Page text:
I was concerned that this would be a difficult interview. As a rabid fan of The Police, I have consumed about all there is to see and hear about them. Sting has always been their charismatic spearhead. I've dissected every lick Stewart has ever recorded for the public, so I knew I could talk with him for hours. Andy has always been the stoic, guarded, above-it-all member of the band.
So there we are, Pete and I, rolling down a very busy street, looking for a rock star's address. How on earth could a member of what in their heyday was the biggest band in the world have a house on a main thoroughfare? It seemed quite strange. And then, as we were instructed (thanks, Dennis - more on him later), we entered a nondescript gate between long ivy-covered walls, meandered past some beautiful, if less grand, estates, and up to another gate. I pushed the intercom button and heard a voice I immediately recognized as Andy Summers (we spoke on the phone a half hour prior.) I announced myself, "Hey Andy, it's Jon from the Break It Down Show." And in a milestone moment, those words opened a gate behind a gate concealing a secret location. I could have turned around and gone home right then.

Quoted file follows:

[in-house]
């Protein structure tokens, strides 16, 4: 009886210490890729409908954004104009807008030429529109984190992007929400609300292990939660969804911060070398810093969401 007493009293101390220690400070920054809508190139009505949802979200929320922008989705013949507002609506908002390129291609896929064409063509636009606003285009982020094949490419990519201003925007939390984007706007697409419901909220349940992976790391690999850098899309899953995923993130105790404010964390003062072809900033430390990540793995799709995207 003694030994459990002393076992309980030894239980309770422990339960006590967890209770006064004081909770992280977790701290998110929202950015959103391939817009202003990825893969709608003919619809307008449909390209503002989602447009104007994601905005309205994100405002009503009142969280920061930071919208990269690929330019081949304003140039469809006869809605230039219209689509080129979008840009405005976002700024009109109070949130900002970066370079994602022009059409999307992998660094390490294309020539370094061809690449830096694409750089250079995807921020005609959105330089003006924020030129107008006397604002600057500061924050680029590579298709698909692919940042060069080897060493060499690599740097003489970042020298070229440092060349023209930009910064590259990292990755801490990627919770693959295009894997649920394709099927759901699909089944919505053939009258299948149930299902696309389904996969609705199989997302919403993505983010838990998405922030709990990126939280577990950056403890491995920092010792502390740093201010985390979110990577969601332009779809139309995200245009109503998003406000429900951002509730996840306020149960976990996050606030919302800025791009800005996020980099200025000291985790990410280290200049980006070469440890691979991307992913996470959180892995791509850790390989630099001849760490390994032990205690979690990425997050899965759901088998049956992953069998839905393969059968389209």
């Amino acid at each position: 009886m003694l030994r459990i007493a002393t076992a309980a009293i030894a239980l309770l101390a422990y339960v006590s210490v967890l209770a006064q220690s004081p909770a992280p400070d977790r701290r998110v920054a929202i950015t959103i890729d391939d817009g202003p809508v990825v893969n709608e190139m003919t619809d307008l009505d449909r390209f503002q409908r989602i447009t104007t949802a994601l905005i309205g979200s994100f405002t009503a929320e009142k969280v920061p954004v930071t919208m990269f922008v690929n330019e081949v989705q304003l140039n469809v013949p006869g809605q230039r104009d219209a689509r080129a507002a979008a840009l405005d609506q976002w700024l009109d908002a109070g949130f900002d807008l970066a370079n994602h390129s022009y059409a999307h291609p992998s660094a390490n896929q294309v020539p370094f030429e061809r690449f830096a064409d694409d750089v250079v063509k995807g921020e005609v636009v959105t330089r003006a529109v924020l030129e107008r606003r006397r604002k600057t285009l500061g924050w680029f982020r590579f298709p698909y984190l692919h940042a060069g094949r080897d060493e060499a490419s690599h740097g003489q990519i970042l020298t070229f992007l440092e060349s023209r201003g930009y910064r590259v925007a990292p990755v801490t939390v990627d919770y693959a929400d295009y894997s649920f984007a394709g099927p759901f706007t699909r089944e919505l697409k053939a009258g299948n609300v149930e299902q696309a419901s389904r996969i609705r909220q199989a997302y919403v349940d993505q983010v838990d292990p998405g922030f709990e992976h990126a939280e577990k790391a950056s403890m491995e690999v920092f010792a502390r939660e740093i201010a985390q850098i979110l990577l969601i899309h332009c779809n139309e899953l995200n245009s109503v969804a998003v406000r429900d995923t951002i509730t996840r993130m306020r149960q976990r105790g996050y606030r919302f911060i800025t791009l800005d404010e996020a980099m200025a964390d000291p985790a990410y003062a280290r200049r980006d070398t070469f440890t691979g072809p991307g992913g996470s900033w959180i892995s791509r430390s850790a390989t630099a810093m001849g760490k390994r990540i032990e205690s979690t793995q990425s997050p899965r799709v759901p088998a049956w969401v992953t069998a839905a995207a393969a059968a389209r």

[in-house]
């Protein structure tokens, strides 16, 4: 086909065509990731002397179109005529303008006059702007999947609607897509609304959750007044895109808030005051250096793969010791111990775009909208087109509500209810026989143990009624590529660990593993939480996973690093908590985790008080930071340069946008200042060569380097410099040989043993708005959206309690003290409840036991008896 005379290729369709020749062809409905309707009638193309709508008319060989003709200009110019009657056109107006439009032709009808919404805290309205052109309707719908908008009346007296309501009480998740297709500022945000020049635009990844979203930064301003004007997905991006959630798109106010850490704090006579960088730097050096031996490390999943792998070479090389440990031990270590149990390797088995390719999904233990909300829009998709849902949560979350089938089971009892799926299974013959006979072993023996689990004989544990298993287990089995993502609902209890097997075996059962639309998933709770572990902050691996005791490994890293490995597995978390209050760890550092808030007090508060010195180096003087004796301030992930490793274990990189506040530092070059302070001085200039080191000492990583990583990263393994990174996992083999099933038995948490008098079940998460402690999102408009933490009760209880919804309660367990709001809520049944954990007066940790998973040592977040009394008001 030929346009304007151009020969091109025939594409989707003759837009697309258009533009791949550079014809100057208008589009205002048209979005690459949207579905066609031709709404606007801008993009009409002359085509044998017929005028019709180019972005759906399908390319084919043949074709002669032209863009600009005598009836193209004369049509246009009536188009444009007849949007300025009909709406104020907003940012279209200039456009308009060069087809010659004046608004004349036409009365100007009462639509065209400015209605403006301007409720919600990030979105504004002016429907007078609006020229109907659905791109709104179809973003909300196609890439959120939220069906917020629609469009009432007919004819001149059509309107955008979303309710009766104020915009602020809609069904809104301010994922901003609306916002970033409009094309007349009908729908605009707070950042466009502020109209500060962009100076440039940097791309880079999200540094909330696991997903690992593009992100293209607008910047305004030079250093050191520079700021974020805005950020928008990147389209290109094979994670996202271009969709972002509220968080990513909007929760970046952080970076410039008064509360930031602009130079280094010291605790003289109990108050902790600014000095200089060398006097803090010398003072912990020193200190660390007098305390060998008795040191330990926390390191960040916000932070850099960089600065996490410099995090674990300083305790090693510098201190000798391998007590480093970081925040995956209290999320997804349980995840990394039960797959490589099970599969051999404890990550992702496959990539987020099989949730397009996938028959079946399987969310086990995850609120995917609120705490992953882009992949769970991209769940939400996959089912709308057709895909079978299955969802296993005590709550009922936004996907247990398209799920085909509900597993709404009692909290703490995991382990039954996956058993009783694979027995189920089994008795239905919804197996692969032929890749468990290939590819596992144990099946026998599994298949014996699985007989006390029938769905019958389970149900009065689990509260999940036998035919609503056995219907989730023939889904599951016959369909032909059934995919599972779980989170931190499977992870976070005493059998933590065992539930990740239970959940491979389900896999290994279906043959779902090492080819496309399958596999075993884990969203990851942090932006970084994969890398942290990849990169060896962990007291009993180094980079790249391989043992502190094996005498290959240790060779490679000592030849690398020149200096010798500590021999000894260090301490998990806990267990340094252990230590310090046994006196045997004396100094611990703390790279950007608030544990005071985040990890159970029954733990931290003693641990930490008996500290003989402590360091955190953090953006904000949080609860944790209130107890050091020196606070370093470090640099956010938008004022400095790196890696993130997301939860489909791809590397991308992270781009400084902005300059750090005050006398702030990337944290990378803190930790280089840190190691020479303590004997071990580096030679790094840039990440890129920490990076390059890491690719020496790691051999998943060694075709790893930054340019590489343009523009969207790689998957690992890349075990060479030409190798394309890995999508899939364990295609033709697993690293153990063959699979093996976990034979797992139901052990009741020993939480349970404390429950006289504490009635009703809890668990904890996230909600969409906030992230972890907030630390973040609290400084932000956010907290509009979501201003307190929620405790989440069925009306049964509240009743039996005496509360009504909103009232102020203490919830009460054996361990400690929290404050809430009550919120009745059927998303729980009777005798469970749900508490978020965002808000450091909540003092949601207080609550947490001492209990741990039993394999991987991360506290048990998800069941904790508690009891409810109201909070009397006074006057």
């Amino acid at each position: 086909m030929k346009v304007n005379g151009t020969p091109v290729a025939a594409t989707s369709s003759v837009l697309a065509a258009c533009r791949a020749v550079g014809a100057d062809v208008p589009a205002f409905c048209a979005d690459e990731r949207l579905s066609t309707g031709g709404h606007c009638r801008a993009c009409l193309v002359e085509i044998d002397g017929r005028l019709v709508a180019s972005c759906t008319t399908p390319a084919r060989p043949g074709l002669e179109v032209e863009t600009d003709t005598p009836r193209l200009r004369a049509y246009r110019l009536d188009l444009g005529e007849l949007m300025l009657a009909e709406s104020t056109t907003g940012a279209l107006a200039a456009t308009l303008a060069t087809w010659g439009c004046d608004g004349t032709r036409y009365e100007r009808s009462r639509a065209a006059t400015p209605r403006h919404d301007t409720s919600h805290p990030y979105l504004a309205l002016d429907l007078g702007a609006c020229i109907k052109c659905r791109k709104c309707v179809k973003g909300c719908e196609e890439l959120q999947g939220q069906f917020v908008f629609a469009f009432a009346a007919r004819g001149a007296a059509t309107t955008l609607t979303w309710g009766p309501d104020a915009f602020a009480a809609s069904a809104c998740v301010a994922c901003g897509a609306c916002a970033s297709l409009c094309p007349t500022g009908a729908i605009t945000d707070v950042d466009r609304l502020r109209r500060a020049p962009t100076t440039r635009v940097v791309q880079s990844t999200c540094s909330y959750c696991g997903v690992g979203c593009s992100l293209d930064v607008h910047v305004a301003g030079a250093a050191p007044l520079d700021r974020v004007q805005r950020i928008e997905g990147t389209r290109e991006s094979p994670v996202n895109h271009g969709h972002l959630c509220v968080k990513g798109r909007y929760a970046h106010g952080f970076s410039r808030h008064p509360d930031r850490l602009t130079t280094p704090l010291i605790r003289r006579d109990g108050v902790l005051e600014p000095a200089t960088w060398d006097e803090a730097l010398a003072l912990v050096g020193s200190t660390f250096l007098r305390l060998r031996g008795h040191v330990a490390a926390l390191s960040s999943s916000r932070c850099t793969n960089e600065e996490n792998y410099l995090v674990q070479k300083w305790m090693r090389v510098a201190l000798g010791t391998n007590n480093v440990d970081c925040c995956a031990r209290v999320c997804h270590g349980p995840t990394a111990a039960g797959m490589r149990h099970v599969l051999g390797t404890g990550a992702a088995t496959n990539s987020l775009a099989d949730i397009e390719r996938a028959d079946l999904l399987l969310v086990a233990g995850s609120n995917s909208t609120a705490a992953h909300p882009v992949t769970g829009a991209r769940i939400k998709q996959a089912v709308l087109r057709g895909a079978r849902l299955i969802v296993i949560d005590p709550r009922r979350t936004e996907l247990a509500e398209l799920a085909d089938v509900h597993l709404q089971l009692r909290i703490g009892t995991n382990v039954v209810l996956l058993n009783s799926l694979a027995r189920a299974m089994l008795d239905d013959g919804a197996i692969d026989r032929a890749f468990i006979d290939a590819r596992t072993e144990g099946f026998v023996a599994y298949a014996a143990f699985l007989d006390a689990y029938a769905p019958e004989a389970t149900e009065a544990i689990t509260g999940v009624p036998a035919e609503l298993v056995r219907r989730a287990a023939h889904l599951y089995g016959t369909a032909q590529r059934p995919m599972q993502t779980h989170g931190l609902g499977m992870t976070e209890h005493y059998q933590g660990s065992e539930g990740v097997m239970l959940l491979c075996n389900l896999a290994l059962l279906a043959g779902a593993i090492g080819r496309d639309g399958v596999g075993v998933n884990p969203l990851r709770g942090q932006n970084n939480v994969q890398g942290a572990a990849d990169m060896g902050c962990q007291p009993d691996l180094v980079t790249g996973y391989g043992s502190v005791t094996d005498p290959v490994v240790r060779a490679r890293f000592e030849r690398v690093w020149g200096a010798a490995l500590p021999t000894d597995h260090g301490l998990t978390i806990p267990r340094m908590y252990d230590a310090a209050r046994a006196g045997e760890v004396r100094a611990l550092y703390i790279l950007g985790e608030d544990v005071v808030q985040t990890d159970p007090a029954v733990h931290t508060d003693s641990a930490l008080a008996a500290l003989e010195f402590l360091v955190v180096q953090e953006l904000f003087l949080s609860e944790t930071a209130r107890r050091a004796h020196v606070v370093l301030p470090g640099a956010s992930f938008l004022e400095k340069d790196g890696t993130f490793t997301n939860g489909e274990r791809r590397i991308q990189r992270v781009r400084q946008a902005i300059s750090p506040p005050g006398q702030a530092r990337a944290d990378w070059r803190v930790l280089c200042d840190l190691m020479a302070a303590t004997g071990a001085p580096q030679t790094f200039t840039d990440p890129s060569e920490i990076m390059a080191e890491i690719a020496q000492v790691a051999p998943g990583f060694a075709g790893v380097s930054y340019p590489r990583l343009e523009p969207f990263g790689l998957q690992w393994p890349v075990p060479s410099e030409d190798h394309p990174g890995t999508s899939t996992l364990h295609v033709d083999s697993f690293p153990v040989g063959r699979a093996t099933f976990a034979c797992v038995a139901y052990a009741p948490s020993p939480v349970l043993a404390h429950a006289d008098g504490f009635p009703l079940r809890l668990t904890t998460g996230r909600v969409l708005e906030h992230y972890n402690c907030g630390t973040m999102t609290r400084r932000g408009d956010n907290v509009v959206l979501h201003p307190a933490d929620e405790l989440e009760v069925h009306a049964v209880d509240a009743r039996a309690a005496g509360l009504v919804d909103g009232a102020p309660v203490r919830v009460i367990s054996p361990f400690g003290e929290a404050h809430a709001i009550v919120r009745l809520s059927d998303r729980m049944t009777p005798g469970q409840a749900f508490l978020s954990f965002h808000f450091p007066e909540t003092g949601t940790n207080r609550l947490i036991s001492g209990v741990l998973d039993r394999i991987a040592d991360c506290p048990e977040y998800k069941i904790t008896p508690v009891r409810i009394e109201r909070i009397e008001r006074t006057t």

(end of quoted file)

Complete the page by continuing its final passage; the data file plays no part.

Thank goodness I didn't. In the context of my love of Andy's old band, I'll admit that he was my third favorite member of the Police. Sting being an unstoppable pop music force, and me being a drummer, I can justify ranking Andy behind them, even given his obvious instrumental prowess. Based on our conversation, his hospitality, his willingness to share the origins and drivers of his artistic directions, and understanding a little more about why we should let him explore without imposing upon him the burden of pop entertainment, he deserves a greater share of my attention. And if we want to learn more about our own humanity, he deserves it from all of us.
Jon Leon Guerrero